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'Great Expectations' by Charles Dickens is much more than just a story about a boy called Pip.

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Great Expectations 'Great Expectations' by Charles Dickens is much more than just a story about a boy called Pip. Dickens makes it a story of self-knowledge and learning about life. We learn from Pip that wealth and prestige aren't everything in life. As Pip gains wealth he loses other things such as his close relationship with his brother in law Joe and his self-respect. Through his experiences he becomes a stronger character, he learns what being a true gentleman is really about and he learns life's true values. Dickens uses his book to make social comment, as he used to be a reporter. He tells us both lower and higher classes have their corruption and evil. Through Pip we see that Dickens is trying to say he sees individuals like pawns in a chess game, influenced by their background and the power of others. At the beginning of the book Pip was very kind hearted. We know this because when he was talking to the convict he said, "I think you've got the ague" even though he was threatening to kill him. Pip is also a very gullible young boy because when Mrs. ...read more.


The decaying table in her house represents the decay in her life. Her life that stopped the day she was rejected, and decay in society, this is exploitation of poor. Like the rich land owners who bully and manipulate the poor she takes Pip as a victim. When Pip first arrives in London, his first impressions aren't very good at all. He first sees London as a dark, dirty and dismal place. Pip thinks going to London is the beginning of his Great Expectations, however, this doesn't seem like a good start for him. The setting of London is a sign from Dickens that London isn't going to be much better than home. Pip sees the courthouse first were people are tortured and hanged, this isn't any better than the gibbots near Pip's house. The courts are is also a warning to Pip that London is a place of crime. As Pip describes London he says things such as, "A shameful place smeared with filth and fat" this tells us that Pip isn't very impressed. He also tells us that "I rubbed it off with all possible speed" which is a metaphor representing the fact that Pip should stay away from here. ...read more.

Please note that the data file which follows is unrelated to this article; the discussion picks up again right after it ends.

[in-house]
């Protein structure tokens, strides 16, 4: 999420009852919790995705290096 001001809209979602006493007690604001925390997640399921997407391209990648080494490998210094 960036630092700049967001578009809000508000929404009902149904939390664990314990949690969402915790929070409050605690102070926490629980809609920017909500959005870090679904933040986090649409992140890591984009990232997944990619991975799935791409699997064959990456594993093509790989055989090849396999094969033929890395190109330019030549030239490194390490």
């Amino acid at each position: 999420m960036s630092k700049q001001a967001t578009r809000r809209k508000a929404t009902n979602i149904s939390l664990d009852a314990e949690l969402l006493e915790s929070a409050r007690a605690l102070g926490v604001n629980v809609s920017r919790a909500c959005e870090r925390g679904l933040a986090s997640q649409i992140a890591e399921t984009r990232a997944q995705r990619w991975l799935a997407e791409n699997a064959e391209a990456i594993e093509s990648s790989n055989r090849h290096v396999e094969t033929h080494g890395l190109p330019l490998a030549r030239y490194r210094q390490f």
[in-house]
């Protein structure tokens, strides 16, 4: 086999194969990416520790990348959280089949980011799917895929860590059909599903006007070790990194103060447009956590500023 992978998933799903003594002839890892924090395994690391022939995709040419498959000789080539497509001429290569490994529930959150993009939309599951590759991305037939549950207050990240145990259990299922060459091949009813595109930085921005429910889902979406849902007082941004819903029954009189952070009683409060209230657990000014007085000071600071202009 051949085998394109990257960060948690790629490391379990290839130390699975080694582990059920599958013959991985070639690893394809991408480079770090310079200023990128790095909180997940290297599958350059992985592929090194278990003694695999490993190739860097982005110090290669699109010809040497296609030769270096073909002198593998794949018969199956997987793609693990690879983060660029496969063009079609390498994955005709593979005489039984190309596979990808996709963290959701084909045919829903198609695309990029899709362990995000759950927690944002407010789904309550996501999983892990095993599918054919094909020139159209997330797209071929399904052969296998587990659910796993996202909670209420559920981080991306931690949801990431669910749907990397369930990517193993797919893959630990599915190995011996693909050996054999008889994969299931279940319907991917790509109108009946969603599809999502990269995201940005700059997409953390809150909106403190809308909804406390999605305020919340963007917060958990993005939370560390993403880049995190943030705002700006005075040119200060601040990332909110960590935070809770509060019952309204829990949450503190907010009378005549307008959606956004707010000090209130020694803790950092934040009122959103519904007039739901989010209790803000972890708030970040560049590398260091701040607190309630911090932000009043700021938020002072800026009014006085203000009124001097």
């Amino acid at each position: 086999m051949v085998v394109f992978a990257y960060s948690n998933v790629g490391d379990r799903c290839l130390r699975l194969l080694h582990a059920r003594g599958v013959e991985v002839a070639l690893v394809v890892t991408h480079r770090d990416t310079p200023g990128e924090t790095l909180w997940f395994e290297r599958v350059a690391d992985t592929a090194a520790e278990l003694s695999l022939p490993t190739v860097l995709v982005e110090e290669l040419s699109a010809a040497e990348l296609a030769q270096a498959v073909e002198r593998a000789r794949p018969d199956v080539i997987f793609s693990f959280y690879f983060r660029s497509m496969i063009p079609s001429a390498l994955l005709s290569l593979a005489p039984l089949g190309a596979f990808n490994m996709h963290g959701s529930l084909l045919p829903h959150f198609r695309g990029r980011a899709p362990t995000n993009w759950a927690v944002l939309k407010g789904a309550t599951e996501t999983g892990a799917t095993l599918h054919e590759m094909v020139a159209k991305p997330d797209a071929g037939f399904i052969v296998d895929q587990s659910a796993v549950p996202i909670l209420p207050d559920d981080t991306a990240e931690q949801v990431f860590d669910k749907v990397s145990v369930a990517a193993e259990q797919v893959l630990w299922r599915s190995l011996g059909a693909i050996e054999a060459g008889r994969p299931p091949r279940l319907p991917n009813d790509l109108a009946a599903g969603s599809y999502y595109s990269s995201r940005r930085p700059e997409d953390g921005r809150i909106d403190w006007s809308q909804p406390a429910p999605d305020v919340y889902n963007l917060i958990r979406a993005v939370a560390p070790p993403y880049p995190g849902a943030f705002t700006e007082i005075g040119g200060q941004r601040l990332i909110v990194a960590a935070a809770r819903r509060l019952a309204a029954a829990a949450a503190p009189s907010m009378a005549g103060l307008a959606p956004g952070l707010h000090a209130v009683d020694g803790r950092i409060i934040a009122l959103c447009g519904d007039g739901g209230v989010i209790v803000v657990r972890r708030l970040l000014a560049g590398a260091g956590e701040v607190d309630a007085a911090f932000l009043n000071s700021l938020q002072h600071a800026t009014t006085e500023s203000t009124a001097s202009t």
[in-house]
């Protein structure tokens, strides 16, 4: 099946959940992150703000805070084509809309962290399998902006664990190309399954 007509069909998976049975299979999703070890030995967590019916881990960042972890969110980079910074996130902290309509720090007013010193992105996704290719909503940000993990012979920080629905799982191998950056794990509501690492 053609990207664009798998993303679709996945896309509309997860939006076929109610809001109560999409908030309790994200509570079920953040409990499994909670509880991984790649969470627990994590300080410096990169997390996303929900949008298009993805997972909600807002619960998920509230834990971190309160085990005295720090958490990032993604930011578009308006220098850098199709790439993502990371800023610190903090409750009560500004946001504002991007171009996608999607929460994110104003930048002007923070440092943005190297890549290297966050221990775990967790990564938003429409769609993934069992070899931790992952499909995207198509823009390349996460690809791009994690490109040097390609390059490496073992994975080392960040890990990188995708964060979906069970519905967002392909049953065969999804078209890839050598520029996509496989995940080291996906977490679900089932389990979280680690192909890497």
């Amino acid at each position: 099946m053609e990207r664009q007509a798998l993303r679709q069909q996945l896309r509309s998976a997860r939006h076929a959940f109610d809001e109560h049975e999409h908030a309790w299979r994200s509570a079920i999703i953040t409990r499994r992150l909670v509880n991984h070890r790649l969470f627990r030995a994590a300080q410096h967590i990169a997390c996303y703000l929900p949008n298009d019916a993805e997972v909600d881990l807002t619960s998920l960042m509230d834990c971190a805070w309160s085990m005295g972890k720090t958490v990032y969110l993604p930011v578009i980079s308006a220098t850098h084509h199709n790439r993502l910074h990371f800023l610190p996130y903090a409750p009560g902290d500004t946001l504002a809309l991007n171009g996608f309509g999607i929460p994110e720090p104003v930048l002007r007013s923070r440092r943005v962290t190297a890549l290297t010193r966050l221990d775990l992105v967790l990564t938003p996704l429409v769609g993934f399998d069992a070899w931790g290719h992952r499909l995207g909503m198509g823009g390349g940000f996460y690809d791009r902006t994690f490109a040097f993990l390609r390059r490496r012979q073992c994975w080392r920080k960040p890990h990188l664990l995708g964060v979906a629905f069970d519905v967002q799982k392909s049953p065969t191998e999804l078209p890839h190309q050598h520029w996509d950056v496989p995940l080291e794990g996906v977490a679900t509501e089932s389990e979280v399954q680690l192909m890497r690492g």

When Joe is leaving London he points out to Pip that we can find dignity in our own way, but Pip can't see this and thinks that everyone should want to try and be the kind of gentleman he is trying to be. Dickens makes us see that society expects us all to be ambitious like Pip but not necessarily. Joe also says to Pip "life is made of ever so many partings welded together, as I may say, one man's a blacksmith, and one's a whitesmith, and one's a goldsmith, and one's a coppersmith." This is a metaphor to represent the fact that not everyone wants the same thing and we can find dignity in our own way. Most of this book seems depressing, but there is hope at the end. Pip has learned about life and its qualities. At the end there is hope that Pip may marry Estella. Joe and Biddy are happily married. Joe deserved this because throughout the book Joe was an honest character; this represents the ideology that good overcomes evil. Miss Havisham's is lost and Estella seems to be beginning to be able to love. Pip rejects the city life and returns to a close relationship with Joe. Joe and Biddy who have positive characteristics all the way through are received by happiness. ...read more.

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